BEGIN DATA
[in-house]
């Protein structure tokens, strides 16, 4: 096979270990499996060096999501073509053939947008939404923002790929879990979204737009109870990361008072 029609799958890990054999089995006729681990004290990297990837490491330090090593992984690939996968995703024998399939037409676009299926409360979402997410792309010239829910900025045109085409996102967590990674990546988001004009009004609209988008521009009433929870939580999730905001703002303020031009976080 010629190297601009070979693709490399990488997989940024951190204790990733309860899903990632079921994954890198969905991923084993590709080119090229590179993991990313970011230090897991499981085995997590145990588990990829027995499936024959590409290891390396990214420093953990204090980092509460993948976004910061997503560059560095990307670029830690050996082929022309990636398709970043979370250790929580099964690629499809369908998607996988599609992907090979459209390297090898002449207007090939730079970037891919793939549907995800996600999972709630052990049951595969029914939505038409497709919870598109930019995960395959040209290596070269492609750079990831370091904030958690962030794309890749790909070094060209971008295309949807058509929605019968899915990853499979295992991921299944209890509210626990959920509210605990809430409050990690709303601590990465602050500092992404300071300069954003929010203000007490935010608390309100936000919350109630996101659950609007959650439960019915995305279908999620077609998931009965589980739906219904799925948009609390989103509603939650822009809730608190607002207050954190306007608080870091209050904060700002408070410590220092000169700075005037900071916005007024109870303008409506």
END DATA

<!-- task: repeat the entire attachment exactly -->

[in-house]
């Protein structure tokens, strides 16, 4: 096979270990499996060096999501073509053939947008939404923002790929879990979204737009109870990361008072 029609799958890990054999089995006729681990004290990297990837490491330090090593992984690939996968995703024998399939037409676009299926409360979402997410792309010239829910900025045109085409996102967590990674990546988001004009009004609209988008521009009433929870939580999730905001703002303020031009976080 010629190297601009070979693709490399990488997989940024951190204790990733309860899903990632079921994954890198969905991923084993590709080119090229590179993991990313970011230090897991499981085995997590145990588990990829027995499936024959590409290891390396990214420093953990204090980092509460993948976004910061997503560059560095990307670029830690050996082929022309990636398709970043979370250790929580099964690629499809369908998607996988599609992907090979459209390297090898002449207007090939730079970037891919793939549907995800996600999972709630052990049951595969029914939505038409497709919870598109930019995960395959040209290596070269492609750079990831370091904030958690962030794309890749790909070094060209971008295309949807058509929605019968899915990853499979295992991921299944209890509210626990959920509210605990809430409050990690709303601590990465602050500092992404300071300069954003929010203000007490935010608390309100936000919350109630996101659950609007959650439960019915995305279908999620077609998931009965589980739906219904799925948009609390989103509603939650822009809730608190607002207050954190306007608080870091209050904060700002408070410590220092000169700075005037900071916005007024109870303008409506």